Spanish Japanese Chinese

Pedestrian Safety

Stop-For-PedWhen pedestrians are in the crosswalk STOP. It’s the law in New Jersey.

Residents, workers and visitors walk all over New Brunswick. Walking is healthy, non-polluting and often the quicker, cheaper way to get where you are going in town. A city that is conducive to walking also spurs economic growth as both employers and residents are attracted to cities that are walkable. We want to make the walking experience as enjoyable as possible. Motorists need to remember that pedestrians in a crosswalk have the right-of-way. Cars have to STOP FOR PEDESTRIANS in a marked crosswalk. New Jersey has adopted tough penalties for motorists who don’t stop for pedestrians in crosswalks. You can learn more about them here.

New Brunswick is also making crosswalks more visible. The City has installed flashing crosswalks at locations throughout town, including Joyce Kilmer Avenue near Roosevelt School, Joyce Kilmer Park and the New Brunswick Teen Center; Commercial Avenue near Robeson School, Van Dyke Avenue near McKinley School and the high school and the intersection of Suydam Street and Throop Avenue.

College-Ave-Crosswalks-111Bold, high-volume crosswalks have been installed at other intersections around town, including College Avenue.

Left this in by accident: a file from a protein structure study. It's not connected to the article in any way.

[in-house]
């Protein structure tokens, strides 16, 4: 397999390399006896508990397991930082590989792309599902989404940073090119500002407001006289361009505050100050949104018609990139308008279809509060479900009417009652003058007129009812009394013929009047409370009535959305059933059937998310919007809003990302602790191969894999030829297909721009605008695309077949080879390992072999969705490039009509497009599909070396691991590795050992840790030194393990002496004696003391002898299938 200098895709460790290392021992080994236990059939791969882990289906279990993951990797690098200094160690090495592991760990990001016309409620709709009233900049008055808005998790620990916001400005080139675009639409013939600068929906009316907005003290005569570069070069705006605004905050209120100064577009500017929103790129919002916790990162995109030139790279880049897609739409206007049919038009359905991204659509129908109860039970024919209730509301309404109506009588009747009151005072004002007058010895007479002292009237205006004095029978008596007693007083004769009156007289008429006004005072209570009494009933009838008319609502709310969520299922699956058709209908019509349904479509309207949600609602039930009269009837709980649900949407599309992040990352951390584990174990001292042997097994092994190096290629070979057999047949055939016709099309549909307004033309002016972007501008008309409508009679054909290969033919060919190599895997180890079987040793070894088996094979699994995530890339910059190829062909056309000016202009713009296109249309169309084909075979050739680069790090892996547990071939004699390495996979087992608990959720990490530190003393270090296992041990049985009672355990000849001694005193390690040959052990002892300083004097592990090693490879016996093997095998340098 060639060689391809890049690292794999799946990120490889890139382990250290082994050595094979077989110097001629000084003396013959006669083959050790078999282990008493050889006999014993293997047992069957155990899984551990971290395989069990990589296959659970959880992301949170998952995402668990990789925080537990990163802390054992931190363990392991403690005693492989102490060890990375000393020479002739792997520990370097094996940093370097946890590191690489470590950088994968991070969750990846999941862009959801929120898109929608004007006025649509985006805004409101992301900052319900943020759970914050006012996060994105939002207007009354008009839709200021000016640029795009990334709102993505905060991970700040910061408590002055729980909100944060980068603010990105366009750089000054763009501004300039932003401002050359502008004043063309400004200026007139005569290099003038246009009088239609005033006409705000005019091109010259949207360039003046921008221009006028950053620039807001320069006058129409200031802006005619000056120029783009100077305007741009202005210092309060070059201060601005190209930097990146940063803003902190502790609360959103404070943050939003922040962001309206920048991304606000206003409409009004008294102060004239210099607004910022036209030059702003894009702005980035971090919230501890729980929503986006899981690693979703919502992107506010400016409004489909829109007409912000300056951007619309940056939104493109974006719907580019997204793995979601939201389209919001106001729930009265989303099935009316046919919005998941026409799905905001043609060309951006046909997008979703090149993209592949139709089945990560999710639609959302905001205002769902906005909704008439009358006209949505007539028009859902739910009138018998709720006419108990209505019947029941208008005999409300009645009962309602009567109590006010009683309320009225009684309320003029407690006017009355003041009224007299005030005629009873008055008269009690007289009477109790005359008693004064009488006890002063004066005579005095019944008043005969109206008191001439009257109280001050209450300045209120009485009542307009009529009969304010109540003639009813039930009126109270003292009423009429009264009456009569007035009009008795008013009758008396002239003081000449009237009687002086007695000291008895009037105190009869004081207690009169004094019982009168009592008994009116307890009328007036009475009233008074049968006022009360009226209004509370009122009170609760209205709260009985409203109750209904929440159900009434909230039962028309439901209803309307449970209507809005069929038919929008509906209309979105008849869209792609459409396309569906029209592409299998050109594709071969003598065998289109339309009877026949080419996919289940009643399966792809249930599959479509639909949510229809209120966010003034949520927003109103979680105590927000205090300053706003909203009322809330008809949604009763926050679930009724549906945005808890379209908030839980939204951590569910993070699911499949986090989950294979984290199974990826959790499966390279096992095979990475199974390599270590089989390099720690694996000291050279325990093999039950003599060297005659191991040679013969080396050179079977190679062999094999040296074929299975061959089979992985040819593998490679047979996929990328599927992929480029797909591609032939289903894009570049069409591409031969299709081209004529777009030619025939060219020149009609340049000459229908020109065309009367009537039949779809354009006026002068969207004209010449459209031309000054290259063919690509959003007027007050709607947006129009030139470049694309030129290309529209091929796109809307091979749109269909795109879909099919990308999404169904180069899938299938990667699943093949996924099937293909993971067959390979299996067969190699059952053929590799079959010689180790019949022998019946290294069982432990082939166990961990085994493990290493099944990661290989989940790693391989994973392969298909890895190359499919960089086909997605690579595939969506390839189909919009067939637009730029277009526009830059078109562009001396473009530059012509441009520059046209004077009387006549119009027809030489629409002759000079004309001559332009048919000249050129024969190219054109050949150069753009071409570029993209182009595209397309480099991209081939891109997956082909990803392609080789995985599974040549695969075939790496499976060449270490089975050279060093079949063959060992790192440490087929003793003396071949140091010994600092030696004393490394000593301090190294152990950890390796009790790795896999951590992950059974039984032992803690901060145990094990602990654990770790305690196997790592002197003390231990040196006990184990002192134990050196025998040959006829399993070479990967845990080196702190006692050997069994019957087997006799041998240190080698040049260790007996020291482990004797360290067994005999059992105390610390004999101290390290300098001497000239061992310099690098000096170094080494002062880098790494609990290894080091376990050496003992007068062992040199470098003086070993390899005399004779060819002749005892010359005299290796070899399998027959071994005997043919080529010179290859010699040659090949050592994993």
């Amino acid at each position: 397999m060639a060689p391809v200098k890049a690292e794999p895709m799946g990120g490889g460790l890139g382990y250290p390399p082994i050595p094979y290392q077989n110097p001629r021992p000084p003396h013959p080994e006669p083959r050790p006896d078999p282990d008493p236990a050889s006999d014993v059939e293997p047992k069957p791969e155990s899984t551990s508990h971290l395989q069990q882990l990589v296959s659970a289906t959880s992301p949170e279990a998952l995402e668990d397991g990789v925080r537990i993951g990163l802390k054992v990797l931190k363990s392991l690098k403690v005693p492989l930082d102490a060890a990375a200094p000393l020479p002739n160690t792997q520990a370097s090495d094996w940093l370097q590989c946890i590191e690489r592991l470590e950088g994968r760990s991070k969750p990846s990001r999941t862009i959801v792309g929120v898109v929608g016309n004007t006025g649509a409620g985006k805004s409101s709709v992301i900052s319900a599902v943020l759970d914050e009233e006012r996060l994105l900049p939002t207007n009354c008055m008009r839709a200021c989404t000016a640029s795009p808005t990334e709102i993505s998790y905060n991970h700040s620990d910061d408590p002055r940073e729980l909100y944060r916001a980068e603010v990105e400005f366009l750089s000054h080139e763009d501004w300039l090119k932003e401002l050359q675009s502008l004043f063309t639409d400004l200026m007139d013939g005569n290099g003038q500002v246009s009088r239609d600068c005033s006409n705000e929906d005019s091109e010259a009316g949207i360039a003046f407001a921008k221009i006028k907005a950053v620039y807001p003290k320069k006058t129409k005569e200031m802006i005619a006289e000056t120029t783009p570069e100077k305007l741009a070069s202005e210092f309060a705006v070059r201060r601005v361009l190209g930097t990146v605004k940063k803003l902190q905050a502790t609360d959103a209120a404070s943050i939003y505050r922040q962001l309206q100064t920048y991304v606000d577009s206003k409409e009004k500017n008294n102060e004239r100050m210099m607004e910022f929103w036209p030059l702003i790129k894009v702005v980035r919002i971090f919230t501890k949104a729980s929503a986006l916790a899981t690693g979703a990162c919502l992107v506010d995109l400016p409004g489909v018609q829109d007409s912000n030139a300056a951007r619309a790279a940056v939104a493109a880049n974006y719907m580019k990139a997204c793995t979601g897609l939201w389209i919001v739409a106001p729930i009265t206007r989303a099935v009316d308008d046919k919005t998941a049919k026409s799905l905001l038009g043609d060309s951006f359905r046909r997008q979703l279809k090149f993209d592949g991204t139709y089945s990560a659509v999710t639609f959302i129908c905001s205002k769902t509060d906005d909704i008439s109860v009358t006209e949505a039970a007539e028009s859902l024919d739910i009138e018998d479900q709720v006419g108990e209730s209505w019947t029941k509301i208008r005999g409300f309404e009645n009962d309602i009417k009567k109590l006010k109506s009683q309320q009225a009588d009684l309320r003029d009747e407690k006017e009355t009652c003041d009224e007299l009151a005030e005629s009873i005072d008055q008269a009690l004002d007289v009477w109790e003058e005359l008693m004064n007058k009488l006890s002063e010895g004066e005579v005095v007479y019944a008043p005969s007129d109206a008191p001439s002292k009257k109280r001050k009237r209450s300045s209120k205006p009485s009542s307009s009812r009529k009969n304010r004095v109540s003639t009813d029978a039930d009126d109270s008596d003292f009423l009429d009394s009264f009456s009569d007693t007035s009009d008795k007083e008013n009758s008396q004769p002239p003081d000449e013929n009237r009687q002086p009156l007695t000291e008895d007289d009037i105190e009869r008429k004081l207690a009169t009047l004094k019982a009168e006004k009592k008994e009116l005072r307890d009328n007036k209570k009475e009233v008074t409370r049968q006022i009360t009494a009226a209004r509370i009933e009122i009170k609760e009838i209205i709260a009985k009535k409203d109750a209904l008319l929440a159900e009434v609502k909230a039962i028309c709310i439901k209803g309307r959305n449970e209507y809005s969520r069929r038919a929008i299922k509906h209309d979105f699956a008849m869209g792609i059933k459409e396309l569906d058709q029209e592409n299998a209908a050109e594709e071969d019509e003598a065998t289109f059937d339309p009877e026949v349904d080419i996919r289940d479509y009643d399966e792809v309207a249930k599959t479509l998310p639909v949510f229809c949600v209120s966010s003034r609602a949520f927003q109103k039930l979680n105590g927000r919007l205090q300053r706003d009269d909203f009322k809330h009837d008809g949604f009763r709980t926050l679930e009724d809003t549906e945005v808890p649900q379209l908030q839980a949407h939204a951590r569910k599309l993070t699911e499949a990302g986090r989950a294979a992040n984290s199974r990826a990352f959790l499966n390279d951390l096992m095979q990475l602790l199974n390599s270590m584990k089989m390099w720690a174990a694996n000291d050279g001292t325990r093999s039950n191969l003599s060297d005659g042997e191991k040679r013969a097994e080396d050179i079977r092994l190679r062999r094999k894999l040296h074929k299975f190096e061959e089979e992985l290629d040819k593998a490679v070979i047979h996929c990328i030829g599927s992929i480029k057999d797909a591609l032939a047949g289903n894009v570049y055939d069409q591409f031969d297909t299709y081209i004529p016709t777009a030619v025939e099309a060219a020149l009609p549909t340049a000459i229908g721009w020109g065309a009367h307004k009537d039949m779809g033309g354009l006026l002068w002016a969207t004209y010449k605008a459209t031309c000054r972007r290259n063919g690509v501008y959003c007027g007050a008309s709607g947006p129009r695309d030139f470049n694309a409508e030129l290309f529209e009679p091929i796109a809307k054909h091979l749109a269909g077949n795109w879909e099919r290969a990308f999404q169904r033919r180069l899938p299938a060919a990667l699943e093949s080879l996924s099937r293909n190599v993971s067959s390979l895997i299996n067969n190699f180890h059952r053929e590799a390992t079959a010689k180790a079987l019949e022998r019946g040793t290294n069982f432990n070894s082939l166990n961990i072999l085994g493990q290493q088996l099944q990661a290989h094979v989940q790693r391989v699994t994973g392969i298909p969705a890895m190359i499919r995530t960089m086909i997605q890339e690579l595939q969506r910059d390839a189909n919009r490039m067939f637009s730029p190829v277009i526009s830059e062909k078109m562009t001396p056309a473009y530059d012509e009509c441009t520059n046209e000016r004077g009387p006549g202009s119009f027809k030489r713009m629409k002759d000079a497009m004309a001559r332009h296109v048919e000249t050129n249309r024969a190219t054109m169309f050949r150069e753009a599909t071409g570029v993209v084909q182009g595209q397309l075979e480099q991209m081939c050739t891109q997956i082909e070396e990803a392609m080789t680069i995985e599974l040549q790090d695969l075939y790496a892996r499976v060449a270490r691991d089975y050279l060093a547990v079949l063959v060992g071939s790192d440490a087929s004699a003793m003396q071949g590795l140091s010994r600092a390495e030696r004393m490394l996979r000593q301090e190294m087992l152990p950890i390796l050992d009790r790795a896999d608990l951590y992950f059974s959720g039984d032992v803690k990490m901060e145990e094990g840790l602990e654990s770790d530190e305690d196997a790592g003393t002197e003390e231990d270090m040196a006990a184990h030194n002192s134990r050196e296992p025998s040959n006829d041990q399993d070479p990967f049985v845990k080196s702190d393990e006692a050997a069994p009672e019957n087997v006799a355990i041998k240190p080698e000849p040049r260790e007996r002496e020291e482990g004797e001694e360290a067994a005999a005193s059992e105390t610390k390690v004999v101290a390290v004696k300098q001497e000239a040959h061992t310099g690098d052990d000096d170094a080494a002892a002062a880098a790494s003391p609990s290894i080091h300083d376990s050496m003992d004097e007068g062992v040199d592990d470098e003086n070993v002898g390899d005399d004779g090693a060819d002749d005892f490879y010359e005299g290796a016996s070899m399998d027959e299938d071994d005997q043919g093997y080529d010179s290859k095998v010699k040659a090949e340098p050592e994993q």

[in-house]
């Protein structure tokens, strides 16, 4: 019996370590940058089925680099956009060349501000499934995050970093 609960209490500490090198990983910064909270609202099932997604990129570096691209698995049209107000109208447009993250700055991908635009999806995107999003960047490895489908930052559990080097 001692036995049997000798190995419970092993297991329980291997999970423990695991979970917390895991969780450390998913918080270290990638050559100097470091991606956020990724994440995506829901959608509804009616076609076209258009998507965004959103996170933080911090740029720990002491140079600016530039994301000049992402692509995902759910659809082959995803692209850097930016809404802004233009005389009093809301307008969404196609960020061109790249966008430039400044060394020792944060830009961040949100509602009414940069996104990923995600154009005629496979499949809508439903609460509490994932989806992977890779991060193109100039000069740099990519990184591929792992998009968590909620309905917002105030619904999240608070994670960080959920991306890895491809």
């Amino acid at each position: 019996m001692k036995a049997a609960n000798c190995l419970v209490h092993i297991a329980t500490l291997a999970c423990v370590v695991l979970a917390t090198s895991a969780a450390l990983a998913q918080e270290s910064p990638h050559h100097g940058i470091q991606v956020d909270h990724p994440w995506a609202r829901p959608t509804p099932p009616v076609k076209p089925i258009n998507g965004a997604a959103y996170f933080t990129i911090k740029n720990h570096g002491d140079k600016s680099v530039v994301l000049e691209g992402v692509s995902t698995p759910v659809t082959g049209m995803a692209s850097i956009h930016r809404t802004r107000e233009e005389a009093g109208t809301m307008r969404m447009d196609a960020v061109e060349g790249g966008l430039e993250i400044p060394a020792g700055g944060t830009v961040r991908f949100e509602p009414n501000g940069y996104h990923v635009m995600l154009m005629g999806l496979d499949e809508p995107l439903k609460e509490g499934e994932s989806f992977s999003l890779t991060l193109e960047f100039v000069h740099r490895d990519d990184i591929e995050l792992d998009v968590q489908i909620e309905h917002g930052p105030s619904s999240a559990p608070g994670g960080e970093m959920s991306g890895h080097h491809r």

Traffic exceeding the speed limit is an all too common occurrence. Speeding cars are a safety threat to all, especially our children. New Brunswick has taken several actions to calm traffic and reduce speeding in our neighborhoods.

  • Radar speed detectors have been installed on George Street near Lord Stirling School, Easton Avenue near Buccleuch Park and Commercial Ave., near Robeson School. Additionally, mobile speed detector units are placed at other key intersections, as needed.
  • Speed humps have been installed in several neighborhoods to physically slow down speeding cars. Streets with speed humps include Remsen Avenue, Park Boulevard and Van Dyke Avenue.
  • The New Brunswick Police Department has obtained grant funding for the use of pedestrian decoys

New Brunswick will be reviewing other initiatives that can be taken to further improve pedestrian safety and the walkability of the city.